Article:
The Capital Centre in suburban Landover, MD outside Washington, DC opened a year after The Omni, and lured the NBA’s Bullets out of Baltimore, as well as the expansion Capitals of the NHL, and also served as home to the Georgetown Hoyas basketball team.  The Cap Centre, with it’s distinctive saddle-shaped roof, was the first indoor sports arena to employ video replay screens, but was not well-regarded by fans because of its dark and depressing seating area (except during concerts when it was supposed to be dark anyway).  Perhaps the most famous event at the Cap Centre was the OT marathon in Game 7 of the 1987 NHL playoffs between the Caps and the New York Islanders where Pat LaFontaine of the Isles poked in the game-winner at 8:47 of the 4th overtime.  By the mid ‘90s, the place showed its age too, and was replaced in 1997 by the "Insert-cellphone-company-name-here" Center in DC, just a few blocks from the White House.  The Cap Centre sat vacant for five years and was imploded on December 15, 2002.

Denver’s McNichols Sports Arena was a rather nondescript flat white arena built into a hillside nextdoor to Mile High Stadium that opened in 1975.  It was home of the ABA/NBA Denver Nuggets, the NHL’s Colorado Rockies (not to be confused with the baseball team of the same name) from 1976-82, several minor league hockey teams in the ‘80s and ‘90s, and finally the NHL’s Colorado Avalanche, who won the Stanley Cup in their first season in Denver in 1995-96.  Quite possibly "Big Mac"'s biggest claim to fame happened in 1976 during the old American Basketball Association's All-Star Game festivities, which featured one of the first slam dunk competitions ever held, where Julius "Dr. J." Erving electrified the crowd with an unforgettable running slam dunk for which he became airborne literally at the free throw line.  The NBA soon copied this event for their own All-Star weekend events.  But, just like its fellow '70s-era arena brethren, McNichols had very few extra amenities and fell to the wrecking ball in the summer of 1999 to make room for more parking for the Denver Broncos' new stadium, while the Nuggets and Avs moved about a mile away to the new Pepsi Center on the edge of downtown.

What I find really ironic about the above three venues is that the arenas they were built to replace are still standing and still in use.  Atlanta's Alexander Memorial Coliseum is still home to Georgia Tech basketball, Baltimore Civic Arena (now known as First Mariner Center) still houses indoor soccer's Baltimore Blast, and Denver Coliseum, former home of the Nuggets, still hosts small concerts, rodeos and circuses on a regular basis.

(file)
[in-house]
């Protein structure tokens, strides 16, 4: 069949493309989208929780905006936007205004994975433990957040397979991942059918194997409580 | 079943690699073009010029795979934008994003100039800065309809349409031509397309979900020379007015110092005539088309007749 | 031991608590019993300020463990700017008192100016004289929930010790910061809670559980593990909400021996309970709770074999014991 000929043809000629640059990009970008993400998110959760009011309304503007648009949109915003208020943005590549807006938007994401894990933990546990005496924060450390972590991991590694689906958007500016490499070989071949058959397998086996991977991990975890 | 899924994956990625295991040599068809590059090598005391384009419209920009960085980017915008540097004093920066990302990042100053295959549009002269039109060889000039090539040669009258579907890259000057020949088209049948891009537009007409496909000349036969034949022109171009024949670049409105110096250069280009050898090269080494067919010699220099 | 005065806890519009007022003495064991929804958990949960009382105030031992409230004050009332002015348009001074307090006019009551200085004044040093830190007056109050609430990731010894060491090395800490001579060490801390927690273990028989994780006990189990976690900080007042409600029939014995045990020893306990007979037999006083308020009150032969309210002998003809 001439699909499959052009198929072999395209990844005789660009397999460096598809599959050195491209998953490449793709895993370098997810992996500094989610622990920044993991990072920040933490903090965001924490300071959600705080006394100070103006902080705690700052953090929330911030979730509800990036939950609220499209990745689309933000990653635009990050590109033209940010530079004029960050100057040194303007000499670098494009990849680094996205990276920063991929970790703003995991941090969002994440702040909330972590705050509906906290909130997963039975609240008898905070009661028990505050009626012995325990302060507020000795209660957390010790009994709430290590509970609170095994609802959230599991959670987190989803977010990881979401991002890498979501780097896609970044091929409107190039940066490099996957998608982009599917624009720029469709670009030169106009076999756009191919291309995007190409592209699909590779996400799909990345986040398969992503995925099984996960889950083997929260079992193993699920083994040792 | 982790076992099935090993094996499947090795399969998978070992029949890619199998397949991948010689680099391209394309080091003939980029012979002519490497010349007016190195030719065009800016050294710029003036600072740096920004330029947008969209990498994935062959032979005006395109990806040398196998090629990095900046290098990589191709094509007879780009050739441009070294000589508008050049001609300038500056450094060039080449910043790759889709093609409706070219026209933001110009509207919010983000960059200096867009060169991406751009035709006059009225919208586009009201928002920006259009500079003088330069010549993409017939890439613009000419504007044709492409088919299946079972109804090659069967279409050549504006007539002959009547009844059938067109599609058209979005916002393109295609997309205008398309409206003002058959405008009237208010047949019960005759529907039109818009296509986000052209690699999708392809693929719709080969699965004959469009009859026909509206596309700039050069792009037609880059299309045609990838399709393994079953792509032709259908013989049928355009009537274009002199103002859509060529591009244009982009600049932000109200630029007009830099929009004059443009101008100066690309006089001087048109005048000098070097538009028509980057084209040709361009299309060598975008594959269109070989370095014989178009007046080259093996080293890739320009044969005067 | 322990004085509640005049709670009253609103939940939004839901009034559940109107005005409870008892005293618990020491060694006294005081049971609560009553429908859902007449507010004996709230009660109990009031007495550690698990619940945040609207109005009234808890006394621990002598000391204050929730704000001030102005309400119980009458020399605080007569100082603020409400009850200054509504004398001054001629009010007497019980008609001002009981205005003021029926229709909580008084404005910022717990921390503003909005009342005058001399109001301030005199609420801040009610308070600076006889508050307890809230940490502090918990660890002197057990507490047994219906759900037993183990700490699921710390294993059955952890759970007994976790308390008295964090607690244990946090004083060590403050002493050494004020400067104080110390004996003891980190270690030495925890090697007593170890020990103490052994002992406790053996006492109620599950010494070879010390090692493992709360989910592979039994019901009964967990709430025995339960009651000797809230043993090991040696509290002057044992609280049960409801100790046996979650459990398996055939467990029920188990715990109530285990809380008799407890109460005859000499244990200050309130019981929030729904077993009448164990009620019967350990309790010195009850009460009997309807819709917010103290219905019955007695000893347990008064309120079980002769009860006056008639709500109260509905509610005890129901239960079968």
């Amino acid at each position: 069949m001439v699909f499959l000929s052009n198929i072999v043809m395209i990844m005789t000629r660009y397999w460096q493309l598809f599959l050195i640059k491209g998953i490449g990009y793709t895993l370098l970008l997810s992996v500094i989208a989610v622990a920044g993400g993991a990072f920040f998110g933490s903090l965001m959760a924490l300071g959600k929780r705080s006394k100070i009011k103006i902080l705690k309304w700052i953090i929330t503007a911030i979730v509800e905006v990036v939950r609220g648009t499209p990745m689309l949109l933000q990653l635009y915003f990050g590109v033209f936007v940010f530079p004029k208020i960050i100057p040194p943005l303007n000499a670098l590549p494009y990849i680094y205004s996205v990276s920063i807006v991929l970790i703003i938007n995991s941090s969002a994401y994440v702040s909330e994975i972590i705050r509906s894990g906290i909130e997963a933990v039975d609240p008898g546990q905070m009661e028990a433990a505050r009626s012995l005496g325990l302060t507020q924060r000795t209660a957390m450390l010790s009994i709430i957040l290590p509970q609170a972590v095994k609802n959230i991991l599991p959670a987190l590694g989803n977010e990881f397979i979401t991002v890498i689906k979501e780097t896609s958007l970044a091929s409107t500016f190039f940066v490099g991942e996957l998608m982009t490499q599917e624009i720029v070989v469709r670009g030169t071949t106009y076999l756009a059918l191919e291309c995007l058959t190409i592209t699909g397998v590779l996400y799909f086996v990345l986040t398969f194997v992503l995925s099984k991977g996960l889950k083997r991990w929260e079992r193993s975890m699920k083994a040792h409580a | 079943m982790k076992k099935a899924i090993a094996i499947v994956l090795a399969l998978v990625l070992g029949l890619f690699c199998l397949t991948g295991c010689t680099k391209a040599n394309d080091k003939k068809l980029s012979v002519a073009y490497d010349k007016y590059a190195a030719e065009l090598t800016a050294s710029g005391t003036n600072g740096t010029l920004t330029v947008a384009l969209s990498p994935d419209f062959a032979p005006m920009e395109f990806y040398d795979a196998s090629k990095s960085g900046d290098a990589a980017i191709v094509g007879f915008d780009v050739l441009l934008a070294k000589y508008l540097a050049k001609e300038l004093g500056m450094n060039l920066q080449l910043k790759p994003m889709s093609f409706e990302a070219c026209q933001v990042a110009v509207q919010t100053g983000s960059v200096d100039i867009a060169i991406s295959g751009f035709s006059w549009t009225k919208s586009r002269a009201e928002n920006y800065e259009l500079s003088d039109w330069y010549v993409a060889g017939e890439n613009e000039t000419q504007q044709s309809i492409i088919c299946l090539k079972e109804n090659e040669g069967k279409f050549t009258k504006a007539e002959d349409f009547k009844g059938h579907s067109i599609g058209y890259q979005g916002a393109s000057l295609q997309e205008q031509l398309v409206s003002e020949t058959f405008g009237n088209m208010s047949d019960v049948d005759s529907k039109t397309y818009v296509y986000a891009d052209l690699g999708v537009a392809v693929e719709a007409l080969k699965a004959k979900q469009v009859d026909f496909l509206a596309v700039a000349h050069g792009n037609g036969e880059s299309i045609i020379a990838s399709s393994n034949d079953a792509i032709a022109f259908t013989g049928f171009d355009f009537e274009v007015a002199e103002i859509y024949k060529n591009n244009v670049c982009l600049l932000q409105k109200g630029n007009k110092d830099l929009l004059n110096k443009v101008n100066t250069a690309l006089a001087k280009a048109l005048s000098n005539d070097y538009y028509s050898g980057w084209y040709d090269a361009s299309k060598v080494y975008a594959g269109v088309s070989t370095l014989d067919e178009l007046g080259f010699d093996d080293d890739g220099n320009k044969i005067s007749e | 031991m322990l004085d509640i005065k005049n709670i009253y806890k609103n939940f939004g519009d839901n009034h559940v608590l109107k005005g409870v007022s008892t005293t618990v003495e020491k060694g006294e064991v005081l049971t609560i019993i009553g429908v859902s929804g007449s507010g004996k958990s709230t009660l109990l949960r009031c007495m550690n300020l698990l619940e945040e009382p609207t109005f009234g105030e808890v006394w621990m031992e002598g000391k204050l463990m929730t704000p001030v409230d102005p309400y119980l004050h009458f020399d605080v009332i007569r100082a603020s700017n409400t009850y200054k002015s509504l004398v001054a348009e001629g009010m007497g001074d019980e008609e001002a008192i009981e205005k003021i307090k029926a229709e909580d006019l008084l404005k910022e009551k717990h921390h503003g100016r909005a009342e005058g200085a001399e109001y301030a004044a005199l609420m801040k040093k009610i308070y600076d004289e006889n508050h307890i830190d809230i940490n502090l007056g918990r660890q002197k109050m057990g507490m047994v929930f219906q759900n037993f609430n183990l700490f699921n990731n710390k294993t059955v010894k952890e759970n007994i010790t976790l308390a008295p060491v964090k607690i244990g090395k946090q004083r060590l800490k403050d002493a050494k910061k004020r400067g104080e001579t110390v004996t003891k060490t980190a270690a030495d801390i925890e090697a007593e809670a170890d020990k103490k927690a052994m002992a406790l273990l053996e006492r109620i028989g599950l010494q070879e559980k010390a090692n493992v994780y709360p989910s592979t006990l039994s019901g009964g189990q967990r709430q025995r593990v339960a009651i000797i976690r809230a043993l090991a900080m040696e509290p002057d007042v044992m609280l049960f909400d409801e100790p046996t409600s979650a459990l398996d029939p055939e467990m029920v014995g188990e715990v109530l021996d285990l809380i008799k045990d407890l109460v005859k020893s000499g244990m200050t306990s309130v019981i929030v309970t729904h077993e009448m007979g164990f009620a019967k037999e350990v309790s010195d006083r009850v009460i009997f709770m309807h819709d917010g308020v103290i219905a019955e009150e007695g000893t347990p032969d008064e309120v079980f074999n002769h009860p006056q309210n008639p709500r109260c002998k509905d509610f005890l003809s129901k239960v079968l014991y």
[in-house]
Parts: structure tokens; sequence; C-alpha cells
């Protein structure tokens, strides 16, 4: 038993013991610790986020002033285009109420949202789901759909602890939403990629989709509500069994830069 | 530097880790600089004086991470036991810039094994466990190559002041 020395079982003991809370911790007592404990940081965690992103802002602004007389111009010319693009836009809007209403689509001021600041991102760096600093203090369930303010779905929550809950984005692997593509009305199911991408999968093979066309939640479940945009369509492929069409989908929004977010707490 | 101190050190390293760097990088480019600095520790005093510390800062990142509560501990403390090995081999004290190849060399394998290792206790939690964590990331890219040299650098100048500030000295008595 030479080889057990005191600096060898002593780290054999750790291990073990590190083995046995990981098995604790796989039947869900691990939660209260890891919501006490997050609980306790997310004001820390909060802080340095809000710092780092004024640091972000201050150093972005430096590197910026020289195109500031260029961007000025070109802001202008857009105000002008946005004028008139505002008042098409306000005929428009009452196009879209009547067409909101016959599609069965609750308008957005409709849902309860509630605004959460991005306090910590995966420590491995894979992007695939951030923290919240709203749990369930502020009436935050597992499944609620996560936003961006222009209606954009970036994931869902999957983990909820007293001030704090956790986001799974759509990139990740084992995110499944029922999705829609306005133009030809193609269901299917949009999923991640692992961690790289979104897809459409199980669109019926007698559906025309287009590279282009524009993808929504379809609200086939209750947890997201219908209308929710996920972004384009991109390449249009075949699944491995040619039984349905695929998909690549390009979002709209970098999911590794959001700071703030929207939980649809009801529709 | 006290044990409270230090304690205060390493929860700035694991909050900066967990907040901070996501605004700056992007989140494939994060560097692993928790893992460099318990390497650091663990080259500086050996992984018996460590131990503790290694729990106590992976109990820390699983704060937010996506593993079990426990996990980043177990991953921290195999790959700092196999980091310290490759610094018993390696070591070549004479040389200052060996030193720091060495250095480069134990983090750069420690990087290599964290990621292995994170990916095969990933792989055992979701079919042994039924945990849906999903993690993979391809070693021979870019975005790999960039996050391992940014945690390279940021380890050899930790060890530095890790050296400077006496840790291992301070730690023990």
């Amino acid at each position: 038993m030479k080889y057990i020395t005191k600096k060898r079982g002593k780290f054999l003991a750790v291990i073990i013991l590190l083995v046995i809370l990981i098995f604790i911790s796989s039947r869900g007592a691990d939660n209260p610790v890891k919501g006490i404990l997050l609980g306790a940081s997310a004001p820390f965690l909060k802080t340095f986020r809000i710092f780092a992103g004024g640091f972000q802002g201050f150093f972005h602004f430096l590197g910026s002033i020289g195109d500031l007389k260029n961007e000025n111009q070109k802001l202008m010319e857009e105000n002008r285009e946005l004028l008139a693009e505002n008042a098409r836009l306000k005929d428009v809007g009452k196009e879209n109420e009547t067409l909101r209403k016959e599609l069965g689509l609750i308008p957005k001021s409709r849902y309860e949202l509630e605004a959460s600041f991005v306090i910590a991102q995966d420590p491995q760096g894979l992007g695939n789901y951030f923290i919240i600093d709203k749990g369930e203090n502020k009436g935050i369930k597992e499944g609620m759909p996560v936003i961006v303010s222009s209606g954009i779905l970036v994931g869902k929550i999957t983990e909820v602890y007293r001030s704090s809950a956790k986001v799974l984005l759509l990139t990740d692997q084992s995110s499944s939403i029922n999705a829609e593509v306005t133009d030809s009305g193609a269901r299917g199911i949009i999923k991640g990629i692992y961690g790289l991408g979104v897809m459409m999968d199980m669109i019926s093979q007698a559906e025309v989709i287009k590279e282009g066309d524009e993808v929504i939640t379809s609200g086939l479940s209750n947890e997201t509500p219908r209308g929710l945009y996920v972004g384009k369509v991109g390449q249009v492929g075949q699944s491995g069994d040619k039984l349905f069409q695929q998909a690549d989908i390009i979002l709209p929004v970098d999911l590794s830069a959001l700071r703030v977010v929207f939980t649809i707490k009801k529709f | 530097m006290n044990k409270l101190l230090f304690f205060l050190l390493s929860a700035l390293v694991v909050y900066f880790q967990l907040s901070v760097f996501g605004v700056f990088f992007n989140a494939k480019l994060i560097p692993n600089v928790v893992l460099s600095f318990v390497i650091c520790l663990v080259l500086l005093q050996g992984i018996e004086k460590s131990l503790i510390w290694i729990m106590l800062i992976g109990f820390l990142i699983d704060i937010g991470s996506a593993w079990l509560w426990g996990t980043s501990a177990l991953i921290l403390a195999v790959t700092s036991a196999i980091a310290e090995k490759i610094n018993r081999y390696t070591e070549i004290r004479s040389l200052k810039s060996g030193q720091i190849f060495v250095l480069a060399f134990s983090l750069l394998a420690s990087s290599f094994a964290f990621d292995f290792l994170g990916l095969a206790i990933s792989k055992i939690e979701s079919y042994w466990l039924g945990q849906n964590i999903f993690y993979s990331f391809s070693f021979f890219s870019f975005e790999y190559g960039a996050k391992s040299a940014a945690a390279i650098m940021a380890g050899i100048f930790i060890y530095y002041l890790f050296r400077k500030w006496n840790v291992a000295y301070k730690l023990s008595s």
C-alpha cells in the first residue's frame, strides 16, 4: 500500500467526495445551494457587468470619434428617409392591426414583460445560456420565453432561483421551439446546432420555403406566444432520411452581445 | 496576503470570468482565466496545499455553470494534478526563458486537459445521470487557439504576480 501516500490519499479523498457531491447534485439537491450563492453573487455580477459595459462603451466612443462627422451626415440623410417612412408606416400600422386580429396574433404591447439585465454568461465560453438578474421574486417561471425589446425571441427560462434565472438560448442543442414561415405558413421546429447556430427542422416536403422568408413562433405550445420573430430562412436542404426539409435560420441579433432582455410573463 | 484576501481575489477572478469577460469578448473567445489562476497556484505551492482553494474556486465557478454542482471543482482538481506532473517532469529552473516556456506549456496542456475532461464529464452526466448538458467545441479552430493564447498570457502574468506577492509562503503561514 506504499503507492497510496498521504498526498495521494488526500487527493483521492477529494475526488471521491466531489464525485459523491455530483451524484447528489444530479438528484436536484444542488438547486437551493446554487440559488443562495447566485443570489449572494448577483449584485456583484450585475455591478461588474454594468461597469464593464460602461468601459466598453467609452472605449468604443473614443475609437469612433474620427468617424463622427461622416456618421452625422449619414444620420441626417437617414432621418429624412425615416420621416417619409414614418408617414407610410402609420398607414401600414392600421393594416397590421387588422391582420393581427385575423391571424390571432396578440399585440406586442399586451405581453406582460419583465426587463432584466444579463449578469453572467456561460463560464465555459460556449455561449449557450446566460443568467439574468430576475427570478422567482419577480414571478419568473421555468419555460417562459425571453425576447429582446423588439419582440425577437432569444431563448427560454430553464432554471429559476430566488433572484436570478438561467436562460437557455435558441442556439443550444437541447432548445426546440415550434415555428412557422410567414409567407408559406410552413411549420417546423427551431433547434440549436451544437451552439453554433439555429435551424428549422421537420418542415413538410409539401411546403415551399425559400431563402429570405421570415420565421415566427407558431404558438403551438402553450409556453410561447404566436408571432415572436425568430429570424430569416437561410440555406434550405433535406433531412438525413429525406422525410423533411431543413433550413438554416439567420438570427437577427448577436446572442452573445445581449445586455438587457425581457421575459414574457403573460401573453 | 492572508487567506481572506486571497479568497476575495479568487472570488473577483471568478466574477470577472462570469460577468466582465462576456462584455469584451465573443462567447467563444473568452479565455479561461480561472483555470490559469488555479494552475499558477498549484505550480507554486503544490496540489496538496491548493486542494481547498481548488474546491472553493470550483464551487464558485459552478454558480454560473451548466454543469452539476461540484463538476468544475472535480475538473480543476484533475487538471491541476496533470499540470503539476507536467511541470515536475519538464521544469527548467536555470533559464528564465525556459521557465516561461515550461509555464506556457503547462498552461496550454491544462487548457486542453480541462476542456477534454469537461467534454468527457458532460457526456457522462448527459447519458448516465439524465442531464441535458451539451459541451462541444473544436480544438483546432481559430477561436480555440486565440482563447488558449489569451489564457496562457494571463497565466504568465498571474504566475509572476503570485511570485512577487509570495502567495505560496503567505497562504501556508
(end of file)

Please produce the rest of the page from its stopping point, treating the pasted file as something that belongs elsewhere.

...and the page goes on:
Current events and such

Big story in K.C. and around the country the last few days has been the Kelsey Smith abduction and murder.  Very tragic indeed, and my condolences go out to her friends and family, and it’s a shame there wasn’t a happy ending here.  But, I’m at least glad that her body was found relatively quickly and that this didn’t turn into another one of those protracted ordeals with the nightly news updates like the Natalee Holloway thing that the media gets a hold of simply because a pretty white girl was the victim.  Don't mean to be insensitive here, but couldn't you just see ol’ Greta Van Susterererern chomping at the bit, wanting to make this case her own personal cause and solve the mystery?  Do you think this story would have garnered as much media coverage if Kelsey Smith was an ugly black, Hispanic or Asian girl?  Hell, no—the media wouldn’t have given two shits about her (probably not even one shit).  Once again, what should have remained a local story got picked up by the national networks and they milked it for ratings.  Thanks to them, we have probably been given every little detail about this girl’s life, right down to her shoe size as well as her bra size, but what about all the other victims of this same kind of crime—how come all those other discarded souls out there don’t get equal time?  We viewers are just as guilty when it comes this kind of hypocrisy too (me included)—this kind of thing happens every day in this country, but only when the affluent, attractive ones are the victims do we seem to give a damn.

I also love how all the radio talk show people and TV news people suddenly morph into armchair police detectives and experts on crime and parking lot security when something like this happens.  I heard this idiot radio hostess this morning saying, "That girl should have fought and kicked and scratched to get away from this guy..." (or words to that effect).  Don’t you think she tried all that, but was unable to?  And then there was that know-it-all Nancy Grace bitch on CNN last night commenting on the "person of interest" in the security camera video (before he was arrested):  "Don’t you think this person would have come forward by now to let the authorities know that he WASN’T the guy who did this?"  Duhhhh, because he probably IS the one WHO DID IT, numb-nuts!  Dammit, what I wouldn't give for Homey The Clown to whop that woman over the head with his sock just once…